Jean Jacques Rousseau challenged the Christian notion that human beings had been tainted by sin since the Garden of Eden, and instead proposed that humans were originally good, only later to be corrupted by civilization. The influential figure of Voltaire , spread deistic notions of to a wide audience. Arguably the first book in modern times solely dedicated to promoting atheism was written by French Catholic priest Jean Meslier — , whose posthumously published lengthy philosophical essay part of the original title: Thoughts and Feelings of Jean Meslier Clear and Evident Demonstrations of the Vanity and Falsity of All the Religions of the World [60] rejects the concept of god both in the Christian and also in the Deistic sense , the soul, miracles and the discipline of theology.

By the s, atheism in some predominantly Christian countries was ceasing to be a dangerous accusation that required denial, and was evolving into a position openly avowed by some. The first open denial of the existence of God and avowal of atheism since classical times may be that of Baron d'Holbach — in his work, The System of Nature.

Nevertheless, his book was published under a pseudonym, and was banned and publicly burned by the Executioner. In Scotland, David Hume produced a six volume history of England in , which gave little attention to God. He implied that if God existed he was impotent in the face of European upheaval. Hume ridiculed miracles, but walked a careful line so as to avoid being too dismissive of Christianity. With Hume's presence, Edinburgh gained a reputation as a "haven of atheism", alarming many ordinary Britons. The culte de la Raison developed during the uncertain period —94 Years I and III of the Revolution , following the September massacres , when Revolutionary France was rife with fears of internal and foreign enemies.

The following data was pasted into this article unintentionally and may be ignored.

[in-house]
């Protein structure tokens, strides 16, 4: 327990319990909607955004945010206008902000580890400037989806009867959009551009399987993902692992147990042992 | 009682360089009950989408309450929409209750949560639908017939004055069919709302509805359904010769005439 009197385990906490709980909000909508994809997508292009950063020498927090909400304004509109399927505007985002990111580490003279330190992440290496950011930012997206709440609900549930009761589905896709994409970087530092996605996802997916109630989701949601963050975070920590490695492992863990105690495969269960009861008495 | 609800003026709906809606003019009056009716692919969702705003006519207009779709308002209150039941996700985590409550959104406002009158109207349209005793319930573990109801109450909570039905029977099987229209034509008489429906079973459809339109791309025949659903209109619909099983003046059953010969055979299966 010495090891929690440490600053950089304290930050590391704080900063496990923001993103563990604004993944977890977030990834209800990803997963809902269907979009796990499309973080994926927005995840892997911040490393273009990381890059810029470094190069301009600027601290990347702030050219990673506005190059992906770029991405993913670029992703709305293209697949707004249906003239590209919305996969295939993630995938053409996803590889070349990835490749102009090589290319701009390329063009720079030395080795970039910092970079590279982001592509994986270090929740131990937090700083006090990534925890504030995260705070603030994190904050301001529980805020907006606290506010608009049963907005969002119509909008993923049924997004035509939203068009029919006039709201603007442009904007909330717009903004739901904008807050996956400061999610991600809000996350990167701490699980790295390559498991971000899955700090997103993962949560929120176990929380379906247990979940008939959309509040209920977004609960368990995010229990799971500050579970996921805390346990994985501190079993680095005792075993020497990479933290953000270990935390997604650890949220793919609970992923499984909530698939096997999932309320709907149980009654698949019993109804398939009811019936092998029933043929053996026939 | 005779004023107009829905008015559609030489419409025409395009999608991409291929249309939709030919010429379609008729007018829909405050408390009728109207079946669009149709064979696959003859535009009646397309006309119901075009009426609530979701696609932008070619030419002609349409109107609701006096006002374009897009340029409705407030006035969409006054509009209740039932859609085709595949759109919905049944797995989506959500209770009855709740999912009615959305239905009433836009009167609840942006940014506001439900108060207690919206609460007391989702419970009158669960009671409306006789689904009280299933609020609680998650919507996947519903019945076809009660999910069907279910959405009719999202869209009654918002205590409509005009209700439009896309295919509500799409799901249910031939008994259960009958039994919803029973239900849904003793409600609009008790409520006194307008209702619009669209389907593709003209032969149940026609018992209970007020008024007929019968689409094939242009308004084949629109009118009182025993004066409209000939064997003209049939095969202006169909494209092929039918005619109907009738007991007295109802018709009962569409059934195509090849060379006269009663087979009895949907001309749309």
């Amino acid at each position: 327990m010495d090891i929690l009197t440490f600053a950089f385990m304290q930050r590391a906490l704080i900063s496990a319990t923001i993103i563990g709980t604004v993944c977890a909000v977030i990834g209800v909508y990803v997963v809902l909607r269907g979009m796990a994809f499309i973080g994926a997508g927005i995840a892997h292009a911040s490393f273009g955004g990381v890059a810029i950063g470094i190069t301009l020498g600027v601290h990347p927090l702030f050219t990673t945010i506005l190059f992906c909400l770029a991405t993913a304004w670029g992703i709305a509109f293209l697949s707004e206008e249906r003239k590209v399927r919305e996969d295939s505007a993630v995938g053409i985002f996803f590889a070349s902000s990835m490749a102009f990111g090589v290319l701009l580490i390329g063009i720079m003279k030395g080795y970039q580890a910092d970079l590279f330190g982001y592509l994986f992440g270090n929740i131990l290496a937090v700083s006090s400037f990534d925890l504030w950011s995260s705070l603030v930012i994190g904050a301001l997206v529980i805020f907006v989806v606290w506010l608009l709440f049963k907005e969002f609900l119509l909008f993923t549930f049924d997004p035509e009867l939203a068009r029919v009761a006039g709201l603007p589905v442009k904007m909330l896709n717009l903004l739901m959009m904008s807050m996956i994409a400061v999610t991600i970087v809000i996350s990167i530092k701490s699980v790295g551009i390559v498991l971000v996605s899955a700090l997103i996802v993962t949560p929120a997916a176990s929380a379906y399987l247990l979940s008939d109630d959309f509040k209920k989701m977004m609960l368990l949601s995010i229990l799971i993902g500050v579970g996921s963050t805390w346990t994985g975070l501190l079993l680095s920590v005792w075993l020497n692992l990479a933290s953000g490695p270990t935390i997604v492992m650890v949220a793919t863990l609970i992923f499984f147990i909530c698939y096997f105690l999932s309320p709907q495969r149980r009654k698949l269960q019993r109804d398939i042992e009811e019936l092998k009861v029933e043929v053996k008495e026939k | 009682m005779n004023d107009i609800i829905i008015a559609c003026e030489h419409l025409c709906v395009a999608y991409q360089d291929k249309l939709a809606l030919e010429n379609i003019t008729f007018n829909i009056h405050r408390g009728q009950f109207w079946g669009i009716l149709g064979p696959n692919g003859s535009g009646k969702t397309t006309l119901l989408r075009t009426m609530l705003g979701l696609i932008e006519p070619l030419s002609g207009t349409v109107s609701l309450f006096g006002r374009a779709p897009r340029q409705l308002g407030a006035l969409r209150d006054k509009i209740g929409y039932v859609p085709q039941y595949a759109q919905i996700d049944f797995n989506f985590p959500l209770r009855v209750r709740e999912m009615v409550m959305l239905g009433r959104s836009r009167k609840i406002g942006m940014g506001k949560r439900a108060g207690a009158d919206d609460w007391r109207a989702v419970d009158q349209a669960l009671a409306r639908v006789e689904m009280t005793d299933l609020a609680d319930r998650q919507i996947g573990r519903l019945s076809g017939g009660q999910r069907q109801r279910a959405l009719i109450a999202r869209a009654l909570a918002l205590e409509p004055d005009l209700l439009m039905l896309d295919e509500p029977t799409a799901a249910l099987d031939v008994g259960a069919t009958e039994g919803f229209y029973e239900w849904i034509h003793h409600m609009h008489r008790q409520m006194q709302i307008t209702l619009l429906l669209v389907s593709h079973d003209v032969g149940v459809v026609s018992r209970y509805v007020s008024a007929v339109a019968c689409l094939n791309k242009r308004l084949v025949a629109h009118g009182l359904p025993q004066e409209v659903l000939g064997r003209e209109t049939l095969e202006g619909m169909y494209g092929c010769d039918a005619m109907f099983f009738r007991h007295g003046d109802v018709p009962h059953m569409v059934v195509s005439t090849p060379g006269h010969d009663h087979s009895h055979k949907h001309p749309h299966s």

The churches were closed in May and more securely 24 November , when the Catholic Mass was forbidden. Blainey wrote that "atheism seized the pedestal in revolutionary France in the s. The secular symbols replaced the cross. In the cathedral of Notre Dame the altar, the holy place, was converted into a monument to Reason Historic churches were dismantled.

The Cult of Reason was celebrated in a carnival atmosphere of parades, ransacking of churches, ceremonious iconoclasm , in which religious and royal images were defaced, and ceremonies which substituted the "martyrs of the Revolution" for Christian martyrs. The pamphlet Answer to Dr. Priestley's Letters to a Philosophical Unbeliever is considered to be the first published declaration of atheism in Britain—plausibly the first in English as distinct from covert or cryptically atheist works.

The otherwise unknown William Hammon possibly a pseudonym signed the preface and postscript as editor of the work, and the anonymous main text is attributed to Matthew Turner d.